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Fear and Domination

Title: Fear and Domination: Pierre Riel, the Marquis de Beurnonville at the Spanish Court and Napoleon Bonaparte's Spanish Policy, 1802-05.
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Name(s): Jones, Michael W., author
Horward, Donald D., professor directing dissertation
Grant, Jonathan, committee member
Jones, James, committee member
O'Sullivan, Patrick, committee member
Department of History, degree granting department
Florida State University, degree granting institution
Type of Resource: text
Genre: Text
Issuance: monographic
Date Issued: 2005
Publisher: Florida State University
Place of Publication: Tallahassee, Florida
Physical Form: computer
online resource
Extent: 1 online resource
Language(s): English
Abstract/Description: Napoleon Bonaparte's foreign policy was perhaps the crucial weakness in the First Empire's fate. Through strength of arms on the battlefields of Europe, Napoleon was able to subdue and dominate Europe, yet it was this very strength which facilitated a belligerent course with France's allies. This was exemplified by Napoleon's use of twenty-two generals as ambassadors for the First Empire. Therefore, when Napoleon turned to Spain, he was not seeking to strengthen a historical alliance through mutually supportive policy; rather he sought to force his ally to subordinate its interests to France. From 1802-05, General Pierre Riel, the Marquis de Beurnonville, served as Napoleon's ambassador to the Spanish court. Although Beurnonville's character was at times a hindrance, the ambassador never flinched from the difficult course Napoleon demanded. Beurnonville forced Charles IV's reluctant government to accept damaging commercial treaties, a subsidy of seventy-two million francs and finally to join its navy with France to battle the British fleet. The focus of this dissertation is to shed light on a crucial period of Franco-Spanish relations. Under Beurnonville's tenure, Napoleon sowed the seeds of his disastrous invasion of Spain. The renewal of war with Britain in 1802, led Napoleon to augment the French navy and prepare for an invasion of the British Isles. Spain became an important component of Napoleon's strategy to invade England. Initially, the First Consul planned to substitute seventy-two million francs of Spanish gold, a sum that British leaders estimated would field fifteen ships-of-the-line and 200,000 French troops, for Spain's martial commitment. Spain, under Manuel Godoy's leadership, sought to avoid paying this financial burden because the nation could not afford it and payment could lead to war with Britain. The result of his efforts was an ultimatum and invasion scare from France. Once Spain reluctantly accepted its treaty obligations England reciprocated with its own ultimatum and attacked the Spanish treasure fleet. In the aftermath of this action, Spain declared war on England. Thereafter, Beurnonville and Godoy strove to rebuild the moribund Spanish navy. Ultimately, their efforts were capped with Spain's contribution to the Allied fleet at Trafalgar.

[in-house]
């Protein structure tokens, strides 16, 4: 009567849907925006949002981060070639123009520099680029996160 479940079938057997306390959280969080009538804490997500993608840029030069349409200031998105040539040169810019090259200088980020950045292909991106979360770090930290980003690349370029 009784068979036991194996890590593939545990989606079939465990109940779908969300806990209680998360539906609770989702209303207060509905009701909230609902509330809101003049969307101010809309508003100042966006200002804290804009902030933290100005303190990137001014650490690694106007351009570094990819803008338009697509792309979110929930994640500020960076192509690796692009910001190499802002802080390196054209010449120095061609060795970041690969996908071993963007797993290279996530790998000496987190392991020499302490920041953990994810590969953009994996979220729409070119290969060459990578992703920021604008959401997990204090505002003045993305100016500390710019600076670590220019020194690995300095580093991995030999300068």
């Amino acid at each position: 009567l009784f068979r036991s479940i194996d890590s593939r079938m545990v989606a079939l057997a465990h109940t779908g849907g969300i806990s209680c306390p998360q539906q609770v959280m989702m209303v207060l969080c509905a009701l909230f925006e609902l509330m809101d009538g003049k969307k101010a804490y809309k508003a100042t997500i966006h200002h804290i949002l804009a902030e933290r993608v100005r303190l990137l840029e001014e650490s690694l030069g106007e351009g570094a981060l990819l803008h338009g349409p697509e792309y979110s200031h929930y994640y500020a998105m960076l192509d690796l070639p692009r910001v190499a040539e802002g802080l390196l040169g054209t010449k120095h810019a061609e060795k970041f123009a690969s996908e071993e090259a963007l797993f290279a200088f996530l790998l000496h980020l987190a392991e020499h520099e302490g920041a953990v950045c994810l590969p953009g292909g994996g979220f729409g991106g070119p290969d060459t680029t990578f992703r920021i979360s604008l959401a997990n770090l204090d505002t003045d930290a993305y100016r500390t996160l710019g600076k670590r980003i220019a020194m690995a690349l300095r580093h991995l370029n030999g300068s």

Identifier: FSU_migr_etd-3434 (IID)
Submitted Note: A Dissertation submitted to the Department of History in partial fulfillment of the requirements for the degree of Doctor of Philosophy.
Degree Awarded: Spring Semester 2005.
Date of Defense: April 28, 2004.
Keywords: Beurnonville, Napoleon Bonaparte, Manuel Godoy
Bibliography Note: Includes bibliographical references.
Advisory Committee: Donald D. Horward, Professor Directing Dissertation; Jonathan Grant, Committee Member; James Jones, Committee Member; Patrick O'Sullivan, Committee Member.
Subject(s): History
Persistent Link to This Record: http://purl.flvc.org/fsu/fd/FSU_migr_etd-3434
Owner Institution: FSU

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Jones, M. W. (2005). Fear and Domination: Pierre Riel, the Marquis de Beurnonville at the Spanish Court and Napoleon Bonaparte's Spanish Policy, 1802-05. Retrieved from http://purl.flvc.org/fsu/fd/FSU_migr_etd-3434